One year on PTS, part II
After posting part I of this article i realized what I’m writing is aimed more towards me than any other audience. But if you think this helps you please let me know 🙂
I was told this analogy, where we can describe the different aspect of a shoot as a sandwich. Sounds funny, right? It actually is 🙂
Imagine every aspect of a shoot as a layer of a sandwich:
- Composition (lines, etc)
All of these are layers of a sandwich that if done right will render a beautiful picture. So next time you’re about to take a picture think about the layers. Where is light coming from?, where I’m standing with respect of light and subject?, what are the main aspect of my composition?, what is my subject?, and what’s behind my subject?
Look for all of these questions and the chances of obtaining a good picture will increase dramatically. Promised!
Turn your camera!
Yes, if you think you have a good shot try turning your camera to reframe the shot. You’ll be surprised of the results. Un conventional angles makes for great pictures.
Think how important is your subject and frame it accordingly. In other words, make sure your subject fills 75% of your composition. And then learn how to break this rule 😉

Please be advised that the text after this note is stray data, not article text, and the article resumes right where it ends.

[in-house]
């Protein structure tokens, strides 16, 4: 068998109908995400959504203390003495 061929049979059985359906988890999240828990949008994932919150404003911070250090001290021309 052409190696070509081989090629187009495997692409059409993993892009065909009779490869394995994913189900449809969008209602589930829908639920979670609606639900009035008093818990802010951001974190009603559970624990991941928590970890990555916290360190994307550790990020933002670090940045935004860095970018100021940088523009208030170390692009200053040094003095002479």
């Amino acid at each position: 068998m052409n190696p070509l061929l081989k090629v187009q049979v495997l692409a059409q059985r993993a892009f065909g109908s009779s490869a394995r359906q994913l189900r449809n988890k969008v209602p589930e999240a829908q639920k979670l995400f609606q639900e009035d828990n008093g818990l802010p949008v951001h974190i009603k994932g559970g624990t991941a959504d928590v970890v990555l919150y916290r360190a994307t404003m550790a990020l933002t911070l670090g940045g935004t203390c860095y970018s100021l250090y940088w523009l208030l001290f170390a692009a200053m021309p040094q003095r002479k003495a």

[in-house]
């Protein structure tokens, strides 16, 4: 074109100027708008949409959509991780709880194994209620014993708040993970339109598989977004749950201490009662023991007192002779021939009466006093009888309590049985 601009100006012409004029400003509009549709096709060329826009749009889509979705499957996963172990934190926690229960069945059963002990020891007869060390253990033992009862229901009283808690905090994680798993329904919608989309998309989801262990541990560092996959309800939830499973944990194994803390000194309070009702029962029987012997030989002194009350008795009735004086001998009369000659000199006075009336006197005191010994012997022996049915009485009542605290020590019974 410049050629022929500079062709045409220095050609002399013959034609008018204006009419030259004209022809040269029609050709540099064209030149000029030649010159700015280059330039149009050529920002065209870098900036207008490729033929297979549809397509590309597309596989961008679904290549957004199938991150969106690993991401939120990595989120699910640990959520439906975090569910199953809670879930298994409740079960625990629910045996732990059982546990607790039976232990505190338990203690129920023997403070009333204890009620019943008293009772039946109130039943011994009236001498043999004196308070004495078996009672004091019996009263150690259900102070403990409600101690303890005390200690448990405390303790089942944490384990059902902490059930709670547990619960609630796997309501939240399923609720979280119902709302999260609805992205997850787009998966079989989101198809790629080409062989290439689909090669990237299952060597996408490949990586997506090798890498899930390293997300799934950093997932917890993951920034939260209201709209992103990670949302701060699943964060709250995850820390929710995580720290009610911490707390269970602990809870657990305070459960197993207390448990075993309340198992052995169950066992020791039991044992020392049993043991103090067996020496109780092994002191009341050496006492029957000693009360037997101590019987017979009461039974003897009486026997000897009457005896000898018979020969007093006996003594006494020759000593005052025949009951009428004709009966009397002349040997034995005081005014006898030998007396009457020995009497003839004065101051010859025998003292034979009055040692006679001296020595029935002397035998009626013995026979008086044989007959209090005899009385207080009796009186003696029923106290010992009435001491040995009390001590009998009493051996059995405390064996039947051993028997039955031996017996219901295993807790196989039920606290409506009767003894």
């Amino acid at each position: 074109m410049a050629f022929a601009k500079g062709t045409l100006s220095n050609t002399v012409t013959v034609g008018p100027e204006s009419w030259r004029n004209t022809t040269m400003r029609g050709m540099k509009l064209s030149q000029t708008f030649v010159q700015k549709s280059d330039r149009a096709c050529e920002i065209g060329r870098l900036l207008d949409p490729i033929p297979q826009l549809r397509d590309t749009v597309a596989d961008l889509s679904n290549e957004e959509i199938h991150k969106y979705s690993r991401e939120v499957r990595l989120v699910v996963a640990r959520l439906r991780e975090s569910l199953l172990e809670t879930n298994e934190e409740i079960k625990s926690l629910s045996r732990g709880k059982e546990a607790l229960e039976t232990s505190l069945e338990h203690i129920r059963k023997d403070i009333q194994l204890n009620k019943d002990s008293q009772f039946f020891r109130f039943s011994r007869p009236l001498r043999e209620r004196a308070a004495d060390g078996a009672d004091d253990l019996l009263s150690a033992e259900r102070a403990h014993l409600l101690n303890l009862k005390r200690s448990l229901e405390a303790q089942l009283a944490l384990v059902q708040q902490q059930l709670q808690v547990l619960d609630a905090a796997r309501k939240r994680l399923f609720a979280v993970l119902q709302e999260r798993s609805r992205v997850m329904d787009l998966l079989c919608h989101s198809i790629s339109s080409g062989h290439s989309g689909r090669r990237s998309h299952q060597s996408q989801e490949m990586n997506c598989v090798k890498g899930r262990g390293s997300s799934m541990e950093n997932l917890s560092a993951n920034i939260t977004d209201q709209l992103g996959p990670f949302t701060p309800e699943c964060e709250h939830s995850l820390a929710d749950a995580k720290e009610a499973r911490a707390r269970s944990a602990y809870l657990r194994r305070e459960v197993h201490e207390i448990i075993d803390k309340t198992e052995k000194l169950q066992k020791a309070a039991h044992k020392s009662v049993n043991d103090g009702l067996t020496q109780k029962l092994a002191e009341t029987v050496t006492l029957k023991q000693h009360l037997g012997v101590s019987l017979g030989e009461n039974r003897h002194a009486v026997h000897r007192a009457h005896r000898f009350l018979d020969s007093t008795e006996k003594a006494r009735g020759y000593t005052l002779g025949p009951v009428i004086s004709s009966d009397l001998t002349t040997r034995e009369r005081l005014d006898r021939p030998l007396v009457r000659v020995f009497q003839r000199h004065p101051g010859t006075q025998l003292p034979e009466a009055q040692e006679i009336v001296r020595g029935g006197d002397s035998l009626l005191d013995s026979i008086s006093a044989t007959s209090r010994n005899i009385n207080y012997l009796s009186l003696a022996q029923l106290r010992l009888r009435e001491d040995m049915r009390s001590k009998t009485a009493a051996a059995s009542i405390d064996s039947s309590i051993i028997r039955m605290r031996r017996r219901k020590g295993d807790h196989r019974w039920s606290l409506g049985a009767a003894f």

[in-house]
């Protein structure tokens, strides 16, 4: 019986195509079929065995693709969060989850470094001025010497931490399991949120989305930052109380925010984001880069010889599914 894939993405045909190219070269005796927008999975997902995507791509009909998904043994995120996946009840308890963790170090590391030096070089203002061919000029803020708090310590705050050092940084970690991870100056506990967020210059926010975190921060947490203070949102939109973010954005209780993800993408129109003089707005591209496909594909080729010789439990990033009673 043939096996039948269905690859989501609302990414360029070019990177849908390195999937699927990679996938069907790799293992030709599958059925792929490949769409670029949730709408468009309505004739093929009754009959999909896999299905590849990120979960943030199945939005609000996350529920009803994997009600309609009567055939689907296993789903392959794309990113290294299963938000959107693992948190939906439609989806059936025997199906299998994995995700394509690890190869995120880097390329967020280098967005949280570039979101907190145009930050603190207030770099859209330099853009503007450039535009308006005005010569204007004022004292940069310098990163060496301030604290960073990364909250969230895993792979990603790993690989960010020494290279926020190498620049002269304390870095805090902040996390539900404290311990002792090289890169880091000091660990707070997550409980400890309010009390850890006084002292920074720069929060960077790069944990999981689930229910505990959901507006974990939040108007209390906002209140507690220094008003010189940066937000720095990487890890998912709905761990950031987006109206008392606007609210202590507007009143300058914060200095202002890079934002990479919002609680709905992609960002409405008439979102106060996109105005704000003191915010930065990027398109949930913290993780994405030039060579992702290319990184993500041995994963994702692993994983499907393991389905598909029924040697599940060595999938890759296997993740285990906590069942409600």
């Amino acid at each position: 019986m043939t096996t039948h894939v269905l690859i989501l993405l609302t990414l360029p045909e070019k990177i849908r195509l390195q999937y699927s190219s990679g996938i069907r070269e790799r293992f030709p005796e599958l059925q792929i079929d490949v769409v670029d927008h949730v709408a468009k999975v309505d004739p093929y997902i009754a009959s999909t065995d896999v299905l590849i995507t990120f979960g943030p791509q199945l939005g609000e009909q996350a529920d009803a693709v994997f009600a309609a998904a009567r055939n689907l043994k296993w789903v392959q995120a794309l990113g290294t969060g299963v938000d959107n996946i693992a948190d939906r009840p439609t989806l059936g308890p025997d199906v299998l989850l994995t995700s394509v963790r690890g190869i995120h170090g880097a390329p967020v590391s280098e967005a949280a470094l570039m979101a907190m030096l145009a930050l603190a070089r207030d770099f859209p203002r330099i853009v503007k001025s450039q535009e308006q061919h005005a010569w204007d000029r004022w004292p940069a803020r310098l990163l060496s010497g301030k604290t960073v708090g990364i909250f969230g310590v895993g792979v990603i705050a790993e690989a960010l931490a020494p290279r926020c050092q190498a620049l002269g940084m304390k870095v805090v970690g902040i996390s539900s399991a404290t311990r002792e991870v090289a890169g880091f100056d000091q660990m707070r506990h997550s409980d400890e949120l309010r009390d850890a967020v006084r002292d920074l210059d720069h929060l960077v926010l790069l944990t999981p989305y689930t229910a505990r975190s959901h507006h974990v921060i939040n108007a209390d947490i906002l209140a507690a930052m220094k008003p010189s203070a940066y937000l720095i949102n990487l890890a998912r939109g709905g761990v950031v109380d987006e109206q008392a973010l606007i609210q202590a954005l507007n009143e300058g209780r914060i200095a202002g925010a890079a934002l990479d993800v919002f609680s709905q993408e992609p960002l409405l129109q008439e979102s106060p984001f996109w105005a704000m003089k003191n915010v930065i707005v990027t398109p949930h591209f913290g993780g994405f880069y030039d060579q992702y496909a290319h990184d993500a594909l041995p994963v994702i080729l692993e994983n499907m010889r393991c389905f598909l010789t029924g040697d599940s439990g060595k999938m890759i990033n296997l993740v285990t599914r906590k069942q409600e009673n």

Find the right angle
Get low, walk around, change the angle. Look for the best way to obtain that great shot. Get away from the easy way of shooting. Great things are usually obtain through effort and pain. So get down on the floor, knee down, get dirty and do whatever you need to get that great shot!
Kelvin, our friend.
No, is not Klein or hat actor either!. Kelvin is a unit to measure colour temperature. You must understand that camera settings are opposite to real Kelvin scale. In other words, in camera 2500K will turn a picture bluish and a 10.000 Kelvin all red. In real life 2500Kelvin is the red end of colour spectrum and 10.000K is the blue end.
The value on the camera is the opposite of the real thing. Confused? Don’t be! Turn on your live view and change your WB kelvin until you’re happy. You see, there’s no need to worry or think about the science behind all of these.
Time to read a bit
Yes, I’ll never be tired of saying this, your Canon camera manual is the best aid to learn about shooting. You have to learn what your camera can do. So read the manual, practice and learn what you lens can do, and after that experiment and break all rules.